The Italian City Republics


Author: Daniel Philip Waley,Trevor Dean
Publisher: Routledge
ISBN: 1317864468
Category: History
Page: 268
View: 2310

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Daniel Waley and Trevor Dean illustrate how, from the eleventh century onwards, many dozens of Italian towns achieved independence as political entities, unhindered by any centralising power. Until the fourteenth century, when the regimes of individual ‘tyrants’ took over in most towns, these communes were the scene of a precocious, and very well-documented, experiment in republican self-government. Focusing on the typical medium-sized towns rather than the better-known cities, the authors draw on a rich variety of contemporary material (both documentary and literary) to portray the world of the communes, illustrating the patriotism and public spirit as well as the equally characteristic factional strife which was to tear them apart. Discussion of the artistic and social lives of the inhabitants shows how these towns were the seed-bed of the cultural achievements of the early Renaissance. In this fourth edition, Trevor Dean has expanded the book’s treatment of religion, women, housing, architecture and art, to take account of recent trends in the abundant historiography of these topics. A new selection of illuminating images has been included, and the bibliography brought up to date. Both students and the general reader interested in Italian history, literature and art will find this accessible book a rewarding and fascinating read.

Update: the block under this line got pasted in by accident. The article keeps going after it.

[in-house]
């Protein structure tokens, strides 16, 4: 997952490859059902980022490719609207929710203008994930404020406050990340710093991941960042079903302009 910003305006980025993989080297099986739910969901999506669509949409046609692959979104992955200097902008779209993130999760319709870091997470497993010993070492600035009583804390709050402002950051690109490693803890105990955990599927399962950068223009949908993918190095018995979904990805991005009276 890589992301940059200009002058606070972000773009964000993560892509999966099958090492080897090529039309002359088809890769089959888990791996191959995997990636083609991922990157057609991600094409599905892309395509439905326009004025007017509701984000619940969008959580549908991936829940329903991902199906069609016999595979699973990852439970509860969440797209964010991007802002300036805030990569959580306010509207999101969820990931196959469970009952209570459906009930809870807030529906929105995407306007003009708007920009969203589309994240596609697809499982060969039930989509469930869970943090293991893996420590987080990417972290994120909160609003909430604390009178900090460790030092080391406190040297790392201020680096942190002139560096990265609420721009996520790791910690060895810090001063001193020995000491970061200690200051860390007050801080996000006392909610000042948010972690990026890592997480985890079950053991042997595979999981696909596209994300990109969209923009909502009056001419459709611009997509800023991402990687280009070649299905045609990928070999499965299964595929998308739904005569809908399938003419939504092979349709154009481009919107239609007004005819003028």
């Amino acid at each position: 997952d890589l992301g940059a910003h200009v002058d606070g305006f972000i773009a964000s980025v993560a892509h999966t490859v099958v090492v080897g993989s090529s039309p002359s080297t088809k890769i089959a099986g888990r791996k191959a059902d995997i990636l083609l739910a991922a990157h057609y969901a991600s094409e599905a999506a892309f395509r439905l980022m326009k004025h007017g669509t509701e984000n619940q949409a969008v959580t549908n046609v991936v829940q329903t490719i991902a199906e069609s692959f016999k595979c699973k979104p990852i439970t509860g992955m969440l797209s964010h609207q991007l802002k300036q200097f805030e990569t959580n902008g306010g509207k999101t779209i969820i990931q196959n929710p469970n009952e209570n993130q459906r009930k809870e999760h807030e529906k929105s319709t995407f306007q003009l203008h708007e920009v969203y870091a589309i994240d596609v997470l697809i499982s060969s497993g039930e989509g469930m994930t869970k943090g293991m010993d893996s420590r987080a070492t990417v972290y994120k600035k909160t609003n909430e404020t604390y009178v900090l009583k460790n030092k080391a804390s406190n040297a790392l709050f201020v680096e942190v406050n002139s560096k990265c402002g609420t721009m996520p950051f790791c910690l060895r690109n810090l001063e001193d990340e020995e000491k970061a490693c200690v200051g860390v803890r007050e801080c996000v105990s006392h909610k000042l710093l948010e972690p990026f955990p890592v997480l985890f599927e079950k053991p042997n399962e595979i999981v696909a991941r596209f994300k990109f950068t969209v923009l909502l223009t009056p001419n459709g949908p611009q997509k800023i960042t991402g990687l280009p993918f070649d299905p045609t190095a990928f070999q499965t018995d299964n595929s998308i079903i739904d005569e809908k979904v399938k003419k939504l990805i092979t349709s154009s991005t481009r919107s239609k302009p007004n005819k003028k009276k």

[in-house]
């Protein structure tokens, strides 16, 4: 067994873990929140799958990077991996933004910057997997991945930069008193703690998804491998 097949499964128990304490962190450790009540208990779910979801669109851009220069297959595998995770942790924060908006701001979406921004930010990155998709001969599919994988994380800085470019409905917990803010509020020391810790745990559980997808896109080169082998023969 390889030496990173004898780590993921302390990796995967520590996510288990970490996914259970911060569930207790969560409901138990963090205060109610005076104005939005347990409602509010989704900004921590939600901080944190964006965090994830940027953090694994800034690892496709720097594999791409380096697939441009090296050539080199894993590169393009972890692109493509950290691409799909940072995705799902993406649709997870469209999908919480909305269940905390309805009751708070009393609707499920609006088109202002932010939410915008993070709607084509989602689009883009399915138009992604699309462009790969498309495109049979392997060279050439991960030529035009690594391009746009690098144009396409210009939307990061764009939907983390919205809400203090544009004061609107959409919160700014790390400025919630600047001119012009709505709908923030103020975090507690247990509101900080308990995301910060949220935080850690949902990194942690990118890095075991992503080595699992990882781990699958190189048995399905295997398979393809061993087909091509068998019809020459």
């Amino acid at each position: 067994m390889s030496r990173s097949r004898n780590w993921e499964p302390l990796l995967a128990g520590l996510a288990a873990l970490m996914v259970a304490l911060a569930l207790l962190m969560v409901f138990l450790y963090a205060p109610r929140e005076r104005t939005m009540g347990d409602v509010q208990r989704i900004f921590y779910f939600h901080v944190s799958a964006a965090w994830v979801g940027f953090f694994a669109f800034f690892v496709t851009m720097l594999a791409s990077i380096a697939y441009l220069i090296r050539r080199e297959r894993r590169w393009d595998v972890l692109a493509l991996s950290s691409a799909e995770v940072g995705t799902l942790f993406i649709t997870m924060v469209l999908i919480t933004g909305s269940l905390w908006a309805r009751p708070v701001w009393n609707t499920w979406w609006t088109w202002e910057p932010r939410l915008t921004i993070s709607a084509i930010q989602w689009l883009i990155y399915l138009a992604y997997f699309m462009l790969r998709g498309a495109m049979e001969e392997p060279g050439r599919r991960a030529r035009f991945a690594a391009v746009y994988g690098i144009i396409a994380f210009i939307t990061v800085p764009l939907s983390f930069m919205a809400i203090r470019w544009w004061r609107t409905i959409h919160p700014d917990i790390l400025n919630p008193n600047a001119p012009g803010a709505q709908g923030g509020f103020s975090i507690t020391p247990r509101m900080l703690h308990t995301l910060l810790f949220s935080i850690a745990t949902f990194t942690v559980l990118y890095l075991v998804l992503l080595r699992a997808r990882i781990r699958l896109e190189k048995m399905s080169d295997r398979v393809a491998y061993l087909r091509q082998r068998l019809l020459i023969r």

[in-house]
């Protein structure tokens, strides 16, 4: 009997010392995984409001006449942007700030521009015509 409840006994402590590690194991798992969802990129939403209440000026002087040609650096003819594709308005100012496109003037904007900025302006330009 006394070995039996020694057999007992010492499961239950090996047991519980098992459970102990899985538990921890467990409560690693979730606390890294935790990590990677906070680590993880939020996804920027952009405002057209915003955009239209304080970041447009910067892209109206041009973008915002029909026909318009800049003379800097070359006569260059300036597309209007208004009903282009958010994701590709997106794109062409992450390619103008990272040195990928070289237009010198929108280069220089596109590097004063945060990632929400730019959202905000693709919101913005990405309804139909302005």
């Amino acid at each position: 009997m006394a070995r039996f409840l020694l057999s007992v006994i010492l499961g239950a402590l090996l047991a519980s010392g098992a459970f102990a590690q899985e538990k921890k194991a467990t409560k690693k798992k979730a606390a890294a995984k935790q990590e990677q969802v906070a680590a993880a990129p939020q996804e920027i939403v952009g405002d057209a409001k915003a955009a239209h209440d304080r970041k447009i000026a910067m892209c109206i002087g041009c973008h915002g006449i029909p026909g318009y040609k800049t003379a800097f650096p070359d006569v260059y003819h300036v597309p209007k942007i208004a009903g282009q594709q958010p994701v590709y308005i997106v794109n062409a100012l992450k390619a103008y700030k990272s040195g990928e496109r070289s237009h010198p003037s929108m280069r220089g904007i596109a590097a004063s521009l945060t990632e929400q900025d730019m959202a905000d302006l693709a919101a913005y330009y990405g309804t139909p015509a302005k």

Italy Since 1945


Author: Patrick McCarthy
Publisher: OUP Oxford
ISBN: 9780198731702
Category: Literary Criticism
Page: 245
View: 5252